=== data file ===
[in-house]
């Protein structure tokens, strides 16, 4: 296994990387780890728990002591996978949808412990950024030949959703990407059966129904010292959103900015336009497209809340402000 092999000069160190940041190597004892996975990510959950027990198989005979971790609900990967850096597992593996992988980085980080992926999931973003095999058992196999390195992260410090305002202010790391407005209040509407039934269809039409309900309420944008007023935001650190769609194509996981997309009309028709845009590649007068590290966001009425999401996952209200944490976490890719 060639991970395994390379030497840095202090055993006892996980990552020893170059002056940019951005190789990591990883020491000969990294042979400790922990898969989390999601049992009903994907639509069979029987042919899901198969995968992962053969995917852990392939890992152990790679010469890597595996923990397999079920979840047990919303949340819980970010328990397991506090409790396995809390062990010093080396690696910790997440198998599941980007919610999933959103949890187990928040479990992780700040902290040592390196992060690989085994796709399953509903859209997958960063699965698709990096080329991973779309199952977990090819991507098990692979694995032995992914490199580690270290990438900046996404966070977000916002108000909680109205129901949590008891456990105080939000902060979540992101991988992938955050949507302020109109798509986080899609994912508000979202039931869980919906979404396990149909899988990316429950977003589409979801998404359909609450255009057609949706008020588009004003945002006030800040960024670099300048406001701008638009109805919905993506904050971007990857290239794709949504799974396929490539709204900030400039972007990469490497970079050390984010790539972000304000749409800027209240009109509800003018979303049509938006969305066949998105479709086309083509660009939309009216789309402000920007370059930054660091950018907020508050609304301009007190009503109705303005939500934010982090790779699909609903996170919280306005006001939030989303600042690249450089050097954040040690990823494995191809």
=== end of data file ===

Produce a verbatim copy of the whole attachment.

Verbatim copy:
[in-house]
């Protein structure tokens, strides 16, 4: 296994990387780890728990002591996978949808412990950024030949959703990407059966129904010292959103900015336009497209809340402000 092999000069160190940041190597004892996975990510959950027990198989005979971790609900990967850096597992593996992988980085980080992926999931973003095999058992196999390195992260410090305002202010790391407005209040509407039934269809039409309900309420944008007023935001650190769609194509996981997309009309028709845009590649007068590290966001009425999401996952209200944490976490890719 060639991970395994390379030497840095202090055993006892996980990552020893170059002056940019951005190789990591990883020491000969990294042979400790922990898969989390999601049992009903994907639509069979029987042919899901198969995968992962053969995917852990392939890992152990790679010469890597595996923990397999079920979840047990919303949340819980970010328990397991506090409790396995809390062990010093080396690696910790997440198998599941980007919610999933959103949890187990928040479990992780700040902290040592390196992060690989085994796709399953509903859209997958960063699965698709990096080329991973779309199952977990090819991507098990692979694995032995992914490199580690270290990438900046996404966070977000916002108000909680109205129901949590008891456990105080939000902060979540992101991988992938955050949507302020109109798509986080899609994912508000979202039931869980919906979404396990149909899988990316429950977003589409979801998404359909609450255009057609949706008020588009004003945002006030800040960024670099300048406001701008638009109805919905993506904050971007990857290239794709949504799974396929490539709204900030400039972007990469490497970079050390984010790539972000304000749409800027209240009109509800003018979303049509938006969305066949998105479709086309083509660009939309009216789309402000920007370059930054660091950018907020508050609304301009007190009503109705303005939500934010982090790779699909609903996170919280306005006001939030989303600042690249450089050097954040040690990823494995191809």